It wasn’t long before all the help became just another problem in Newtown. Many people were uneasy about sending money, as if they were suggesting it could replace a lost loved one. A personal touch is nice, but it’s also what that led to Newtown being flooded with stuffed animals and sympathy cards and paper snowflakes. Mothers and fathers wouldn’t be returning to work any time soon, and some still haven’t. Yet there are still bills, mortgages to be paid, grief counseling that will go on for years. As Rob Accomando says: “These families didn’t need teddy bears.”
The missteps of the United Way of Western Connecticut have been well publicized. The families who lost loved ones received only a portion of the donated money, and then only after a delay of months. A town hall meeting ended with mothers in tears.
All these people with good intentions, their actions just adding to the pain. Politics had gotten involved. People had agendas. Adults have a way of making things complicated. Jack kept them simple. As he always had in sports, he put his head down, ready to work, ready to help.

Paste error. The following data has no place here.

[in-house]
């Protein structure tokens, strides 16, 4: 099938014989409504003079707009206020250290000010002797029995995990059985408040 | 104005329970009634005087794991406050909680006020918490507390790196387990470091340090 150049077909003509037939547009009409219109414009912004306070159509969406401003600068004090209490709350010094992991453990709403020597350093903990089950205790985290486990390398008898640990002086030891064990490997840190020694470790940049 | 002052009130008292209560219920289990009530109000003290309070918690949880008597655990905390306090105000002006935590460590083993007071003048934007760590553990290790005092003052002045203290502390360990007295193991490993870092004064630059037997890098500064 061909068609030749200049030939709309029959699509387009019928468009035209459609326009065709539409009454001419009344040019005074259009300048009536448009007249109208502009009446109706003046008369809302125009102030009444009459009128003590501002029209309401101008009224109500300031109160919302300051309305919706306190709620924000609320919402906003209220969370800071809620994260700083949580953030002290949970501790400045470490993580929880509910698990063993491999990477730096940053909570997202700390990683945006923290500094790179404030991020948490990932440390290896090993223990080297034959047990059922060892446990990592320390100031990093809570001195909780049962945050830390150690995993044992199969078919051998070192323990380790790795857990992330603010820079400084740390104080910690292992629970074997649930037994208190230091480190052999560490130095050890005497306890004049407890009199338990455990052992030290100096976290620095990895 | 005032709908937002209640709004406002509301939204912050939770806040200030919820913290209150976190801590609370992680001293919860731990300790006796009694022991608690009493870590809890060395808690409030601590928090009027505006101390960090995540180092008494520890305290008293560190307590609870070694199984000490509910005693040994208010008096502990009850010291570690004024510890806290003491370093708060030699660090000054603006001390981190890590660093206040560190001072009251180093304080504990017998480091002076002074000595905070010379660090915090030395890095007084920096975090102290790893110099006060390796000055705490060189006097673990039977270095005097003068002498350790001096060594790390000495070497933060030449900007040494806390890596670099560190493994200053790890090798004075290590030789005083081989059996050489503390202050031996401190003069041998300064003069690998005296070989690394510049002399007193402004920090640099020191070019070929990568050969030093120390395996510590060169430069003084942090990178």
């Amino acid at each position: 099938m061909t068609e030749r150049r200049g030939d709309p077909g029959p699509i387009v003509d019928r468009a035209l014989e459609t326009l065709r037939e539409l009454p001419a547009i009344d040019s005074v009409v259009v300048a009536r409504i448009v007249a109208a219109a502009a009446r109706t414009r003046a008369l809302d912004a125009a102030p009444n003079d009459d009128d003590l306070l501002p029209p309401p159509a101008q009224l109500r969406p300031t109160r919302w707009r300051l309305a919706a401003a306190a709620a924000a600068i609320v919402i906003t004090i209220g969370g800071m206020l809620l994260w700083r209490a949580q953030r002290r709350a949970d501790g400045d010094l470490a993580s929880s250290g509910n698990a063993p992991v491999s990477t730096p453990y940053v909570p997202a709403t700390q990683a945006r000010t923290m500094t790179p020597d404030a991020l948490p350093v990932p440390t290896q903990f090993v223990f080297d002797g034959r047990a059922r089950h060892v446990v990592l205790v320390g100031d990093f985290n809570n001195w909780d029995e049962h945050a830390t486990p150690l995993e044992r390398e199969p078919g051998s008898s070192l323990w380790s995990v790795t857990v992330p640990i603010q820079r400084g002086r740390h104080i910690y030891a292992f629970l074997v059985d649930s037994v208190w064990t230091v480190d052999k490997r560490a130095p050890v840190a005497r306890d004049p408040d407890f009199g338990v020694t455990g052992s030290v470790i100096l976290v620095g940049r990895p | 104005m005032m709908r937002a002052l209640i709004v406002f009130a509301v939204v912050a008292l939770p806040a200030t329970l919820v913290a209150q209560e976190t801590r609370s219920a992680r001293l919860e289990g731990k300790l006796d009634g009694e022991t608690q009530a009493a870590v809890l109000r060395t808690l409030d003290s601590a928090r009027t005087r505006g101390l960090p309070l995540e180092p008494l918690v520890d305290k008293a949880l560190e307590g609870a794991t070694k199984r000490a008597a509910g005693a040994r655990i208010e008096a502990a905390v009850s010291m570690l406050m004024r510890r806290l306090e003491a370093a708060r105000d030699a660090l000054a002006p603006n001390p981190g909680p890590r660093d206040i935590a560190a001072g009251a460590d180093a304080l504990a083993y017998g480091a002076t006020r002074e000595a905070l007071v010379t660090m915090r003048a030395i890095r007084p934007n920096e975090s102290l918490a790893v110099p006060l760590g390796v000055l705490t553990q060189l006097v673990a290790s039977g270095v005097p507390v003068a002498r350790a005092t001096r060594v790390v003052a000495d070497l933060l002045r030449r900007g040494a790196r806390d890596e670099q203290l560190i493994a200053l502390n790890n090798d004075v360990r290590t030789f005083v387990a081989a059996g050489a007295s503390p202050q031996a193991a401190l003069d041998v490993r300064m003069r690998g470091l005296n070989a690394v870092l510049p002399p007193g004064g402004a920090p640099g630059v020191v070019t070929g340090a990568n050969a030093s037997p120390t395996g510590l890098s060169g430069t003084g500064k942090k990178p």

The Accomandos had set out to tend to every one of the families’ needs. Rob has been mowing lawns, raking leaves, and doing a lot of landscaping himself, an overwhelming workload considering that he and Deb run a healthcare leadership recruiting and consulting firm out of their home while raising three active boys. In September, My Sandy Hook Family Fund took on its most labor-intensive project yet, a major landscaping renovation for one of the families. They needed manpower. They found it in a 14-year-old.
Jack wrote another letter, asking family and friends to volunteer: